ngrok generates a secure URL that forwards traffic to a port, usually 5000, on your localhost server. It allows you to run applications locally but make them a publicly available endpoint via secure tunneling. This allows you to test your application and do all the things you want your app to do but in a secure public space.

                                ngrok is an executable (ngrok.exe) that you run on the command line or terminal.

                                Setting Up ngrok

                                Head over to ngrok's website, download the file for your OS of choice, then unzip the file into an easily accessible location.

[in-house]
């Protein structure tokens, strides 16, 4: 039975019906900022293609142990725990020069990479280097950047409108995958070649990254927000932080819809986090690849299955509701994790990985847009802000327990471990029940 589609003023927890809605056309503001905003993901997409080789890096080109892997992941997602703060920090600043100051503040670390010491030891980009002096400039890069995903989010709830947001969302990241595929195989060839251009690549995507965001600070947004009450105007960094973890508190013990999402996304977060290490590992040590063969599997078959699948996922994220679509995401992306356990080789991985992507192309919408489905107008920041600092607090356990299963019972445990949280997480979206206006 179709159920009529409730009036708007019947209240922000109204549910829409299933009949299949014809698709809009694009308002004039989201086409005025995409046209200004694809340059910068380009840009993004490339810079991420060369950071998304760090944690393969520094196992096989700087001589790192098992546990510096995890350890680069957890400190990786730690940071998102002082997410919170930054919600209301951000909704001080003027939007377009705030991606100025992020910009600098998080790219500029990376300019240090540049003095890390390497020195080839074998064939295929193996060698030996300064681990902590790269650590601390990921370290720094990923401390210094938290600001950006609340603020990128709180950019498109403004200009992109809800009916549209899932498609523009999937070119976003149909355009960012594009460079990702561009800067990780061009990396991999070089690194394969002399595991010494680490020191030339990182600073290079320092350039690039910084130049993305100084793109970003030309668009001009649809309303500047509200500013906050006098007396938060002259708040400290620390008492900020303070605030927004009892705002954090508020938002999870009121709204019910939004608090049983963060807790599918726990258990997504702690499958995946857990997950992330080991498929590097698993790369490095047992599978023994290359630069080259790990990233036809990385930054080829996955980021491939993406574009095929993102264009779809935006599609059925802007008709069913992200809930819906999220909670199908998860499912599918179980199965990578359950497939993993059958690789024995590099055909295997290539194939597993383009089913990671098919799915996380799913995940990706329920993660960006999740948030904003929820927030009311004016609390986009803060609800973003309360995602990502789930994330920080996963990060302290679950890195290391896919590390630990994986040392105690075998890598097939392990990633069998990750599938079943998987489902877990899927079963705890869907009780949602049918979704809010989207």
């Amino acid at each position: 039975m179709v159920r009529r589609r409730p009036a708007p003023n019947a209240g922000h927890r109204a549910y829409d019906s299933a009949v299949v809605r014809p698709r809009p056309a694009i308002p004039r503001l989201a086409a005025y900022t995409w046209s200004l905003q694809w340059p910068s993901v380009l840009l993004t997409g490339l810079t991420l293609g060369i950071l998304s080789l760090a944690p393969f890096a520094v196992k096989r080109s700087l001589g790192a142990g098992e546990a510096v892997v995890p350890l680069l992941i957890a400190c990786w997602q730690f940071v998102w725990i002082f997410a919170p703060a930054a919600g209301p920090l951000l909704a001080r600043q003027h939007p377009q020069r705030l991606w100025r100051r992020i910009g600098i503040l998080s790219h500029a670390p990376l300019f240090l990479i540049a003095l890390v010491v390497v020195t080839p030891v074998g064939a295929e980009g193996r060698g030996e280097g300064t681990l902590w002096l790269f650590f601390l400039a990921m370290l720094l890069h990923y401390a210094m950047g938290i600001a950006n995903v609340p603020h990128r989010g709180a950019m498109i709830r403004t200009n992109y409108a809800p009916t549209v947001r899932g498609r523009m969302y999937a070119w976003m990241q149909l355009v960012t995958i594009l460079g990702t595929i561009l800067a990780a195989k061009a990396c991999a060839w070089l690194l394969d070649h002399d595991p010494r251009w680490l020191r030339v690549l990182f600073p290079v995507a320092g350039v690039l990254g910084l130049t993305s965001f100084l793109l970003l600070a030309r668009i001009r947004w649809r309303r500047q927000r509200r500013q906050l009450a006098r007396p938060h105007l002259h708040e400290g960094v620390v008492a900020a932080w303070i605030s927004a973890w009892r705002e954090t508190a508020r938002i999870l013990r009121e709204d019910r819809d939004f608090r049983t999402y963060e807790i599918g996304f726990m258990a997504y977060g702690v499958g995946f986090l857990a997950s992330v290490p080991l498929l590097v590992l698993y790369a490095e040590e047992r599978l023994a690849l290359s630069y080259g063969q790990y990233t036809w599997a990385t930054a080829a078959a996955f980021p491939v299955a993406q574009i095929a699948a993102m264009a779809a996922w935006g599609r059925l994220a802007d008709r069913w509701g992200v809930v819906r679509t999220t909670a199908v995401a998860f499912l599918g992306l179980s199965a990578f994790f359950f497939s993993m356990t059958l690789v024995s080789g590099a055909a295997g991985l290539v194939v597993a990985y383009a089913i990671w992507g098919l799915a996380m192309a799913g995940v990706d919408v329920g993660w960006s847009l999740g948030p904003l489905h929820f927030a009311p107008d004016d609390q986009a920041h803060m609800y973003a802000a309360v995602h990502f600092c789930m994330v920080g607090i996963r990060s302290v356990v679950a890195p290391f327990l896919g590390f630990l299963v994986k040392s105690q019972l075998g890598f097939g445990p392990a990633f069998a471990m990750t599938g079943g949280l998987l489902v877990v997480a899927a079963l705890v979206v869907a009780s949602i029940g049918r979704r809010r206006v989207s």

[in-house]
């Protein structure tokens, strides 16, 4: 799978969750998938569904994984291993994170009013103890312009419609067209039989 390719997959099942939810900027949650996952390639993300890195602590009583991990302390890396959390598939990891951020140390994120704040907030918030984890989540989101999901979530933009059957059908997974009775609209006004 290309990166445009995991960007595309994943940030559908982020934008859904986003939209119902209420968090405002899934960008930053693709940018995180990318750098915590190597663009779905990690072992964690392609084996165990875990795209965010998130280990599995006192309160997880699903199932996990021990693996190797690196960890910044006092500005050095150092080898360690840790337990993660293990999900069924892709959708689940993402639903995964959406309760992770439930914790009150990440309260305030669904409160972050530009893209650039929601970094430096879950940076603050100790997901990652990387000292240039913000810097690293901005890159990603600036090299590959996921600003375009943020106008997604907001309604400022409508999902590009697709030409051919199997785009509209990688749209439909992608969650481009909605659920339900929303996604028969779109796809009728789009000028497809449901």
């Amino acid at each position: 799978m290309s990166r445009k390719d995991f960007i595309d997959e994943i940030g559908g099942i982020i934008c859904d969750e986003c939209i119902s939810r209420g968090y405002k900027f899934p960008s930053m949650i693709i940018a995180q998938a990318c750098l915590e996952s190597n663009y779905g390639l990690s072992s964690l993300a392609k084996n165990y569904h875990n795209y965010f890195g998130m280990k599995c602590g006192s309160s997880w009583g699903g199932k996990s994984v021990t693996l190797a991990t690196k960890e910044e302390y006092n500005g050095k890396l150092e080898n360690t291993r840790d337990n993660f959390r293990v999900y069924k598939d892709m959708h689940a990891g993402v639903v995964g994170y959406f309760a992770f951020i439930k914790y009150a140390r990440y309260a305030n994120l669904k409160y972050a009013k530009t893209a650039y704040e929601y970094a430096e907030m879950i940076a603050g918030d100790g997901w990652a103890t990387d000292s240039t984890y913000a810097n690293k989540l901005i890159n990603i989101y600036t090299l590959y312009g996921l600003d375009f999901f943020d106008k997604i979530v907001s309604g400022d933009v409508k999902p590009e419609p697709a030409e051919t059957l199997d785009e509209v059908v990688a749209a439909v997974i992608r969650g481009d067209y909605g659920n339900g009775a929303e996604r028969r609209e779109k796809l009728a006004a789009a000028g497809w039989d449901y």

For example, on Windows, you can place it in your \Users directory in \AppData\Roaming\<ngrok-directory-name>\ngrok.exe. Then, update your PATH environment variables to the location of the ngrok executable. On Linux or OSX, it's much easier (see the instructions on the ngrok site).

                                And that's it.

                                Accessing your app from an endpoint using ngrok

                                Before you start ngrok, it might be a good idea to have your Twilio Console open.

                                So, for Mac and Linux, open a terminal and run this command to start ngrok:

                                $ ./ngrok http 4040

                                On Windows, open a command prompt and run this command to start ngrok:

                                $ Path-to-ngrok> ngrok http 4040

                                Alternately, you can start ngrok using the following command: